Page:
5. In the case of Bal Kishen Das v. W.F. Legge (1900) 22 All. 149, their Lordships of the Privy Council disallowed oral evidence for the purpose of ascertaining the intention of the parties to the deeds in question, but laid down that the question whether the document was an out and out sale or whether it was a mortgage by conditional sale could be decided on a consideration of the documents themselves with only such extrinsic evidence of such surrounding circumstances as may be required to show in what manner the language of the document is related to existing facts. By the very definition of mortgage by conditional sale as now contained in the Transfer of Property Act, a transaction which is ostensibly one of sale would be a mortgage by conditional sale, if there is an agreement to re-convey the property.
6. In the case of Sah Lal Chand v. Indrajit (1900) 22 All. 370, their Lordships of the Privy Council affirmed the judgment of this Court and approved of the proposition that where there had been a false acknowledgement by recital in a deed of sale of the payment by the purchaser of the consideration money and its receipt by the vendor, it is open to the latter to prove that no consideration money was actually paid. Their Lordships took care to point out that Section 92 did not indicate that no statement of fact in a written instrument was to be contradicted by oral evidence. Accordingly when there was a mere acknowledgment of a receipt of consideration it was laid down that there was no infringement of that section to accept proof that by a collateral arrangement between the parties, the consideration money had in fact remained with the purchaser in his hands for the purposes and under the conditions agreed between them. These cases therefore do not support the contention urged on behalf of the defendant.
7. But great reliance is placed by the learned Counsel on the case of Hanifunnissa v. Faiz-unnissa (1911) 33 All. 340, decided by their Lordships of the Privy Council. In that case Hanifunnissa had executed a document which purported to be a sale deed for a sum of Rs. 60,000 in favour of her daughter and had acknowledged the receipt of the entire consideration in the deed. She brought a suit on the allegations that the document was a fictitious document and that really no interest in the property had passed to the transferee. In the alternative she claimed that it was a sale deed, the consideration for it had not been paid to her and she should be given a decree for the full amount. The defendant on the other hand denied that the transaction was a fictitious transaction, but at the same time did not admit that it was a sale transaction and pleaded that it was a transaction of gift under which she was not liable to pay any amount at all. The trial Court did not come to the finding that the transaction was wholly fictitious and holding it to be a deed of gift, dismissed the plaintiff's claim for recovery of the sale price as well. On appeal before the High Court only one point appears to have been pressed on her behalf, for the judgment of the High Court opened with the remark:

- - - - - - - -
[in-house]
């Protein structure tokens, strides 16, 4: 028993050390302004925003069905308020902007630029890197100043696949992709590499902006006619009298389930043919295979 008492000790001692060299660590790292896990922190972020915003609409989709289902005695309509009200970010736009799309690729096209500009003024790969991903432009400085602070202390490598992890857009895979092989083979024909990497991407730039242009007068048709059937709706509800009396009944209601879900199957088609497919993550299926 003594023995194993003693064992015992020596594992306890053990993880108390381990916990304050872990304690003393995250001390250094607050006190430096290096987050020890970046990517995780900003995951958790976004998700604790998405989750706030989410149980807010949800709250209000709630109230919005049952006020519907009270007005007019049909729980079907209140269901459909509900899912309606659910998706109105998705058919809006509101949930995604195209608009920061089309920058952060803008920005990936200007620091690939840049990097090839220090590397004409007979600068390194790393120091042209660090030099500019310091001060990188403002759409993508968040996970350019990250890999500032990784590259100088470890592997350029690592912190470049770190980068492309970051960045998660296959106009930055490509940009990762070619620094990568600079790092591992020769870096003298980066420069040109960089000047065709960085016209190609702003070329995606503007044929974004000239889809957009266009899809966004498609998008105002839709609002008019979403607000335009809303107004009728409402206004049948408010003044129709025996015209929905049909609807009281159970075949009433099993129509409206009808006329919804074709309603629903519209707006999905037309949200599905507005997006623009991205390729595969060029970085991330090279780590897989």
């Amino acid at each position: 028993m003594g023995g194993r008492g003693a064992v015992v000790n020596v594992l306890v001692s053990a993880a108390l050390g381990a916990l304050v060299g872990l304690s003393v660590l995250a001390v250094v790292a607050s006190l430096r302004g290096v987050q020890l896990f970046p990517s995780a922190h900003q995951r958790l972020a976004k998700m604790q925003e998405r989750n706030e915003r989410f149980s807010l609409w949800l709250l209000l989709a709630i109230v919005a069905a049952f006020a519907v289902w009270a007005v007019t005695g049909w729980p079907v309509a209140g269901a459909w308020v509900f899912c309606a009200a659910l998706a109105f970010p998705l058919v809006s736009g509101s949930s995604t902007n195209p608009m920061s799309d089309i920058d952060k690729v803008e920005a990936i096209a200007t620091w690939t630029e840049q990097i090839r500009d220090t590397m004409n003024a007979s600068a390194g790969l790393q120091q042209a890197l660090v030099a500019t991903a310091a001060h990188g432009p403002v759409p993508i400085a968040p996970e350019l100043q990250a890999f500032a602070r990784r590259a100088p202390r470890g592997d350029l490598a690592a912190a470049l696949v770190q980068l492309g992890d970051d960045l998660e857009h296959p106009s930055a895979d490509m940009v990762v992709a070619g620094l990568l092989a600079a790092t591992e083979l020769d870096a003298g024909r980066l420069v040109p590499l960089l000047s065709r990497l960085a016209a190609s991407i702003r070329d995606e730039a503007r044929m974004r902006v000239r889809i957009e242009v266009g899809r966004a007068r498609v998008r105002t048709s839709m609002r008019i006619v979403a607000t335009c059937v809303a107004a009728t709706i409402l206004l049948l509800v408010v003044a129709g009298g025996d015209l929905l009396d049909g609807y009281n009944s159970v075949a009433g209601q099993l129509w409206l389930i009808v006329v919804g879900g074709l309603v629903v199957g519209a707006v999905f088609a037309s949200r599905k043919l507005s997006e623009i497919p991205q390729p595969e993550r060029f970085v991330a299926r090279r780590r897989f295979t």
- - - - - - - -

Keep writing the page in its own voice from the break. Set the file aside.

The only point involved in this appeal is whether or not extrinsic evidence is admissible for the purpose of showing that a document which purports to be and is on the face of it a deed of sale is in reality a deed of gift,
8. The learned Judges came to the conclusion that the defendant was debarred from showing a different nature of the transaction and that Section 92, Evidence Act, was in her way, and accordingly decreed the plaintiff's claim for recovery of Rs. 60,000 on the footing that it was a sale transaction, though not a fictitious transaction. When the matter went up in appeal before their Lordships of the Privy Council, their Lordships thought that the decree appealed from could not be sustained and were of the opinion that the proper course was to remand the case to the High Court to be dealt with on the evidence. The case was accordingly remanded. Another Division Bench of this Court then disposed of the appeal and dismissed the suit holding that the transaction was one of gift, pure and simple.